The Rapidian

Mayan Buzz Cafe remains resilient during a second lockdown

Local coffee shop determined to survive despite drastic effects that COVID-19 pandemic has had on businesses in our community

Mayan Buzz Coffee Bar

Main Location:
208 Grandville Ave SW,
Grand Rapids, MI 49503

Mayan Buzz - Grandville
Inside Meijer
3434 Century Center St SW,

Grandville, MI 49418

Mayan Buzz - Okemos
2055 W Grand River Ave,
Okemos, MI 48864

mayanbuzzcafe.com
Instagram

/Brandon Martinez

(Pictured: Mother of Marco Bulnes, Owner of Maya Buzz Cafe).

(Pictured: Mother of Marco Bulnes, Owner of Maya Buzz Cafe). /Brandon Martinez

(Mayan Buzz Data provided by Mayan Buzz Cafe Owner: Marco Bulnes)

(Mayan Buzz Data provided by Mayan Buzz Cafe Owner: Marco Bulnes) /Brandon Martinez

As Covid-19 continues to dramatically affect the State of Michigan, it seems possible more lockdowns and restrictions may be on the way. However, further lockdowns might endanger the growth, and even the survival, of many local coffee shops according to Marco Bulnes, owner of Mayan Buzz Cafe.

Bulnes grew up under the poverty line in Honduras. Poor as a child, he learned how to be resourceful by working on farms and plantations to provide for his family, which ultimately led him to utilize those skills and open Mayan Buzz Industries. Additionally, his mother's death in his early teen years inspired him to open up his own business in pursuit of a better life.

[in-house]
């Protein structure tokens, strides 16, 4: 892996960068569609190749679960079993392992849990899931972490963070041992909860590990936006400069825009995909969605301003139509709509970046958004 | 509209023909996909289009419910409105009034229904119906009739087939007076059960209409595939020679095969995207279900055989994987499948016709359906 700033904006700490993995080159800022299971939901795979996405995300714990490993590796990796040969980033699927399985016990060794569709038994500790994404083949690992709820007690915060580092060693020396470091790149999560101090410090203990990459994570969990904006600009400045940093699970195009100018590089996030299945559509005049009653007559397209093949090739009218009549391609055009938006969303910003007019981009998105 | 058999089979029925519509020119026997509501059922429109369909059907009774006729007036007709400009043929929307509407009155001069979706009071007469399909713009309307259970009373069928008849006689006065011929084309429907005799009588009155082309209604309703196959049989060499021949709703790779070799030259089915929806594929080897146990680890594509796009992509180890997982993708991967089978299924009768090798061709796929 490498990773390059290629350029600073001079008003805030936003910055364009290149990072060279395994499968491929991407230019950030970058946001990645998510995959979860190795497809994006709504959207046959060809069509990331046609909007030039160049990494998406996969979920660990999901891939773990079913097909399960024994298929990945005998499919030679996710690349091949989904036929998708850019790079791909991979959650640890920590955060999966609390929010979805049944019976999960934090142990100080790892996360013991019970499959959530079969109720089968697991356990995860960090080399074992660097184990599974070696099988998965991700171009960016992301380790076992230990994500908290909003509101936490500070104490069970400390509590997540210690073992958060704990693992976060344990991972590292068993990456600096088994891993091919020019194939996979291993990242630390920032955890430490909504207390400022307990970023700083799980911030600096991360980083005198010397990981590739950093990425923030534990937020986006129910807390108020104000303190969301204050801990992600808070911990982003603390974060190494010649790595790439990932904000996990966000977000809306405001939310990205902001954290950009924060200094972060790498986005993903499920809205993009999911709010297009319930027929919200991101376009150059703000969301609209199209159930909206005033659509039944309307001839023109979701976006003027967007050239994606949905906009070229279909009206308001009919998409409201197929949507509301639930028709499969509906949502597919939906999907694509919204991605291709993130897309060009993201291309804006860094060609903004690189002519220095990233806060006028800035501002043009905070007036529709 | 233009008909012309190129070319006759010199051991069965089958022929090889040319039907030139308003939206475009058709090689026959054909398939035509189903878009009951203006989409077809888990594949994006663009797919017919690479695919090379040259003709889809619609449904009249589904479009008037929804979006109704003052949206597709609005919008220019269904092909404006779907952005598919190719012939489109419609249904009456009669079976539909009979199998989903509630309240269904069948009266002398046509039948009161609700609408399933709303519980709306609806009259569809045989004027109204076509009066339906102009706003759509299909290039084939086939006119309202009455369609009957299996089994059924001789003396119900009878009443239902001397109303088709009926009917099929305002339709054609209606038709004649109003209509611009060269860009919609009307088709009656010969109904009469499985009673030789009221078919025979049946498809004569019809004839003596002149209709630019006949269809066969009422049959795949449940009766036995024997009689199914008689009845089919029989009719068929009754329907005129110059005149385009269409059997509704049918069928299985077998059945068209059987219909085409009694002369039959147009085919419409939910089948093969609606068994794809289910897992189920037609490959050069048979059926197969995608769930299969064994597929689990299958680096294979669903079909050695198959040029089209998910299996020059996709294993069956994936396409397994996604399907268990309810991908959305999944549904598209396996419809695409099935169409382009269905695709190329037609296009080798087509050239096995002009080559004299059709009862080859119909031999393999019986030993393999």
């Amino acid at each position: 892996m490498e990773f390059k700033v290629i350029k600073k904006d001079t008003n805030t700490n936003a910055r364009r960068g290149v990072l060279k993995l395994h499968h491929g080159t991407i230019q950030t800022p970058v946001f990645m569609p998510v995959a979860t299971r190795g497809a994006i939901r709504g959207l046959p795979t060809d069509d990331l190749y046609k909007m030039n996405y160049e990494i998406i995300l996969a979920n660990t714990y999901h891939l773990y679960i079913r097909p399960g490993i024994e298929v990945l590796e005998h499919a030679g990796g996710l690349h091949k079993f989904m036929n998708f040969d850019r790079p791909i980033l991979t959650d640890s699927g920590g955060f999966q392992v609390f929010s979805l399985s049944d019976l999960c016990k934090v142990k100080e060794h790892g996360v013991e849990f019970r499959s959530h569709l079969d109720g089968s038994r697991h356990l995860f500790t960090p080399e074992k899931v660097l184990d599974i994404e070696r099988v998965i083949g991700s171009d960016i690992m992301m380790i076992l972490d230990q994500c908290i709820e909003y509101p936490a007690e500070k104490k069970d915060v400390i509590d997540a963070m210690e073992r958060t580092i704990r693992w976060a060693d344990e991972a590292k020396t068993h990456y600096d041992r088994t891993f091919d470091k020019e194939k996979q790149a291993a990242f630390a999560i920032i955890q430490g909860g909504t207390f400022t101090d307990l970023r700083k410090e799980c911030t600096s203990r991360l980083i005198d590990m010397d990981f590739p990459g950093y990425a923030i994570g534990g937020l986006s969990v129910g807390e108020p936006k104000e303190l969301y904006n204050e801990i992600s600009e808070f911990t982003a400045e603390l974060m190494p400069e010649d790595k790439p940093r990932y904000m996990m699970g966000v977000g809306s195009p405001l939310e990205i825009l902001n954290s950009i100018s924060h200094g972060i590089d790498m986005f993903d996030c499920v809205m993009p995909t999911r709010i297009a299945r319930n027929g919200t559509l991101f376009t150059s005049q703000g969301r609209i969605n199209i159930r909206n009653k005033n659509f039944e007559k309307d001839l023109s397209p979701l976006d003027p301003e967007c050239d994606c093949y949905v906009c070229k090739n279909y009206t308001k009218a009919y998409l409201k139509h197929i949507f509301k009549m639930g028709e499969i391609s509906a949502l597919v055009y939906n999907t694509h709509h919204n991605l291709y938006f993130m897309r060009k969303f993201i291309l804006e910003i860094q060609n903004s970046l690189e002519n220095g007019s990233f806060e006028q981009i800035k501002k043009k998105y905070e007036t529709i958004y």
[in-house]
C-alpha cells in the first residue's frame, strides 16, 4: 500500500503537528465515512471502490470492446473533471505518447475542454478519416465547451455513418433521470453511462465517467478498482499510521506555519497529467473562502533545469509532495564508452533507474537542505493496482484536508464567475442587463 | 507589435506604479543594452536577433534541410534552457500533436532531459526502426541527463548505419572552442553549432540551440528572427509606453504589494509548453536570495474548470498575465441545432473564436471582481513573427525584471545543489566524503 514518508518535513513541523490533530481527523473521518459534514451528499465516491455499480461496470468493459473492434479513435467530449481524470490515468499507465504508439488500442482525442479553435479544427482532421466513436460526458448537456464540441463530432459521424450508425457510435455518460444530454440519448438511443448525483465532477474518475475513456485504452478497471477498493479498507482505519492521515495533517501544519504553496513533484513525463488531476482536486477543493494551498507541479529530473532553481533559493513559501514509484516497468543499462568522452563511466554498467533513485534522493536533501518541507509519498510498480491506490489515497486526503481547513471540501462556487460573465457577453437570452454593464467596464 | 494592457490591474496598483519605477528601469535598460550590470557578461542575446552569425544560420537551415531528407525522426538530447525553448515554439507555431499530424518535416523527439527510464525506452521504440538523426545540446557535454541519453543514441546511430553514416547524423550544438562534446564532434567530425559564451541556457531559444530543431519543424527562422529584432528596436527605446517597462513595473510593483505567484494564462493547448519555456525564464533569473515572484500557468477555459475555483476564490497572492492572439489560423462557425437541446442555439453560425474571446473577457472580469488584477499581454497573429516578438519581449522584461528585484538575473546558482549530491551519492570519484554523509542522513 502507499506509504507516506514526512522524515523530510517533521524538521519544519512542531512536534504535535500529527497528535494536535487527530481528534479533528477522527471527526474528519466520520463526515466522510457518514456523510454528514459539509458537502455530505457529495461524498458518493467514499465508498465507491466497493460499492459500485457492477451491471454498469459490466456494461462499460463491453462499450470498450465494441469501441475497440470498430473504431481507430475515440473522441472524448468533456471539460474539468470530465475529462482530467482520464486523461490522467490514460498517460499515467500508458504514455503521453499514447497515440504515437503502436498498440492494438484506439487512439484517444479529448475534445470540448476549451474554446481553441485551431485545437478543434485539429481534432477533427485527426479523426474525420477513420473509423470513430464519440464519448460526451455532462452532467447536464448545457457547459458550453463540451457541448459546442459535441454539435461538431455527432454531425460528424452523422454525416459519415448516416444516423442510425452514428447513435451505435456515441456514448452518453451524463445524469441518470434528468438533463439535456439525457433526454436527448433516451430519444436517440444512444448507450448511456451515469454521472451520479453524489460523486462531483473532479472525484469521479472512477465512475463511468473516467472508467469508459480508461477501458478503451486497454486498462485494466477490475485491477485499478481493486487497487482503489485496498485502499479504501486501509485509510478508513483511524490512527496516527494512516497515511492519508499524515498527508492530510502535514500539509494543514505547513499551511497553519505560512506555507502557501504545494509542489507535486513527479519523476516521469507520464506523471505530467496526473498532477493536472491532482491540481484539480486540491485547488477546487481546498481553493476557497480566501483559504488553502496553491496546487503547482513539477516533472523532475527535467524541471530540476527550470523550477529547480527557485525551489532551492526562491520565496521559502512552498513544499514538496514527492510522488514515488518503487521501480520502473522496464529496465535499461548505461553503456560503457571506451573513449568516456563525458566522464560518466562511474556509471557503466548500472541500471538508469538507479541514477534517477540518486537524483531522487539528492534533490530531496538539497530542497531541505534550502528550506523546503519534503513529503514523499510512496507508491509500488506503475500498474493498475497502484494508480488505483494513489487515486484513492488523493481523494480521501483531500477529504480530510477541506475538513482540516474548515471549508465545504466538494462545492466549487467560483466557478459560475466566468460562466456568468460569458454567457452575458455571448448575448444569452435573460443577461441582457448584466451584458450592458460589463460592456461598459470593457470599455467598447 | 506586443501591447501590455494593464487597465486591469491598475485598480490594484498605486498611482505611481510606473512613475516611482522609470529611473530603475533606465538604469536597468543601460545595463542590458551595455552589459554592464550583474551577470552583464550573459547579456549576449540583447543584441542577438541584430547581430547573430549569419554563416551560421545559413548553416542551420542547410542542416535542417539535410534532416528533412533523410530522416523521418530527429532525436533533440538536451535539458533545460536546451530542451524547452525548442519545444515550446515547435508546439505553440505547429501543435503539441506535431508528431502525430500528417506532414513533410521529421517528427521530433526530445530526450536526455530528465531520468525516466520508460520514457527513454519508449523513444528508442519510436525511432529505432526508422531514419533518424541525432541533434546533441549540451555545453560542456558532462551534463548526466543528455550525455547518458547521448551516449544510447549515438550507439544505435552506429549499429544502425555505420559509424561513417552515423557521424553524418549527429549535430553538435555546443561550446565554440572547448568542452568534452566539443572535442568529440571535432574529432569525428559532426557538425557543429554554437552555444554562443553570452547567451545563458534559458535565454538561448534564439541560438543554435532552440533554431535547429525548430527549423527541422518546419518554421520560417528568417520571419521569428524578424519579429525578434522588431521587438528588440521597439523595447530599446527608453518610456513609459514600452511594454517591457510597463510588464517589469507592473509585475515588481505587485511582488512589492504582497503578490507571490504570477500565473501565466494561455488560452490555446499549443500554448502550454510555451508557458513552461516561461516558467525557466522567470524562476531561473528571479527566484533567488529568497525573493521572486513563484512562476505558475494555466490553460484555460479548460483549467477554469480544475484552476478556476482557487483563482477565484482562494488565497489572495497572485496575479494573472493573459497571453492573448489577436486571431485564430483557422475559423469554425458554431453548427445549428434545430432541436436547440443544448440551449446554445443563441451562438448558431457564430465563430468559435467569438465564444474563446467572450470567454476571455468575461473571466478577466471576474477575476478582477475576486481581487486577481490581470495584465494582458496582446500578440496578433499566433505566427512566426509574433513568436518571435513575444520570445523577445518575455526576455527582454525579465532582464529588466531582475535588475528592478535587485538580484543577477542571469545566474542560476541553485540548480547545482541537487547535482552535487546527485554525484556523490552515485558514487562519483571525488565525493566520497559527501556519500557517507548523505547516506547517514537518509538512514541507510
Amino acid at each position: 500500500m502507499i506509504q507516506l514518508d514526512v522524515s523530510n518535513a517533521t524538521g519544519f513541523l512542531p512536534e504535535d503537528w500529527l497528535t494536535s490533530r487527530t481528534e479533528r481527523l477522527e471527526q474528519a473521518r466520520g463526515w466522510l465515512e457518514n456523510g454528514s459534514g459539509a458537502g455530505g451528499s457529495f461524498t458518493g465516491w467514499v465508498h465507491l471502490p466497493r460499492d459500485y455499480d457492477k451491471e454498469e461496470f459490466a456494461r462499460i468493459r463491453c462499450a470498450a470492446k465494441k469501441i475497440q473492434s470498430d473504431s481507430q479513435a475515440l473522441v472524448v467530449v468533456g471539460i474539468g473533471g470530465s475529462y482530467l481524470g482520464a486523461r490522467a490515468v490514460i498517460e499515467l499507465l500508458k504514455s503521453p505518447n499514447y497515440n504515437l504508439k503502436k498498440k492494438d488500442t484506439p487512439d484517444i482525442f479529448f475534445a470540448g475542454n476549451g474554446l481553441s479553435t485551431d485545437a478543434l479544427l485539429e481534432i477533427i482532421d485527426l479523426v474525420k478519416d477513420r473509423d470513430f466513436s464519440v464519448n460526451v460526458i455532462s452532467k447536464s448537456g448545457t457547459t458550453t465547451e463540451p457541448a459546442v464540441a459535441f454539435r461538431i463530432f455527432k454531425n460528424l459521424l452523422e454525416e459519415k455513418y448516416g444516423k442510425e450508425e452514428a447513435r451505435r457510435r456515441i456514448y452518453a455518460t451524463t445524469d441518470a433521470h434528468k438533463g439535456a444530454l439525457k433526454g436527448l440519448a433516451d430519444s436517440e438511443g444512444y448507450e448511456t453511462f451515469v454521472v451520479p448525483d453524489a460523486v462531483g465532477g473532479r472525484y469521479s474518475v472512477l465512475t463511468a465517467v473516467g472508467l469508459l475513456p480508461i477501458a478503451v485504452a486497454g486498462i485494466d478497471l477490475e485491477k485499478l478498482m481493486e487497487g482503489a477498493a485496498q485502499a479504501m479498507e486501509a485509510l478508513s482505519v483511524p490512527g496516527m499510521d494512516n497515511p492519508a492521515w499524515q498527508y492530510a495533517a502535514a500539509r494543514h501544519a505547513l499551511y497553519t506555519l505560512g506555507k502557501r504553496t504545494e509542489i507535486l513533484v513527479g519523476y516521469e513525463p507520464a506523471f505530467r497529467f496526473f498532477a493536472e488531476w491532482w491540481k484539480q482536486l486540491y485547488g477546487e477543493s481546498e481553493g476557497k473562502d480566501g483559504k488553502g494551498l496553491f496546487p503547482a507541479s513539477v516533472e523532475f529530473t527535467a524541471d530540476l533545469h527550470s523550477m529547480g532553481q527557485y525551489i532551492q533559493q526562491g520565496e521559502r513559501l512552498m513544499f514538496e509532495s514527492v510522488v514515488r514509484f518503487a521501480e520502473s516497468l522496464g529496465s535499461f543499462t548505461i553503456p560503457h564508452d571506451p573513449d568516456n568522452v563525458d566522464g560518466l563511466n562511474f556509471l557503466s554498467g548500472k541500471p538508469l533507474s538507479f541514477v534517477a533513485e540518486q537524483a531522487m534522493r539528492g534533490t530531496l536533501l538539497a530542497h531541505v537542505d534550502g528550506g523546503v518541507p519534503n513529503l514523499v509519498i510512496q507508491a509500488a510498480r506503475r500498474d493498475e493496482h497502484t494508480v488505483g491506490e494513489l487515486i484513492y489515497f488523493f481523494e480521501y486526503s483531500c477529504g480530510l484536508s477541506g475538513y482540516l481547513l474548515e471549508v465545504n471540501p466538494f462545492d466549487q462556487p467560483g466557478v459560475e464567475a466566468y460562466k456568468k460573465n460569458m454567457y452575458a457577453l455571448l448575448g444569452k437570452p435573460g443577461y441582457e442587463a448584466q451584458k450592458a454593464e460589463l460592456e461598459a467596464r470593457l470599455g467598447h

Bulnes’ business has grown to include two other stores in addition to the original Mayan Buzz Cafe, including locations in the Grandville Meijer and one in Okemos, Michigan. Bulnes was the first Honduran and the first Latino to run for the State Representative of Grand Rapids Green Party for the 75th District in the State of Michigan. He also serves as one of the only Hispanics on the associate's committee of the chief of police. Because of his success, Bulnes has made two promises to his community: to serve the people of Grand Rapids and to run for the President of Honduras in 2026.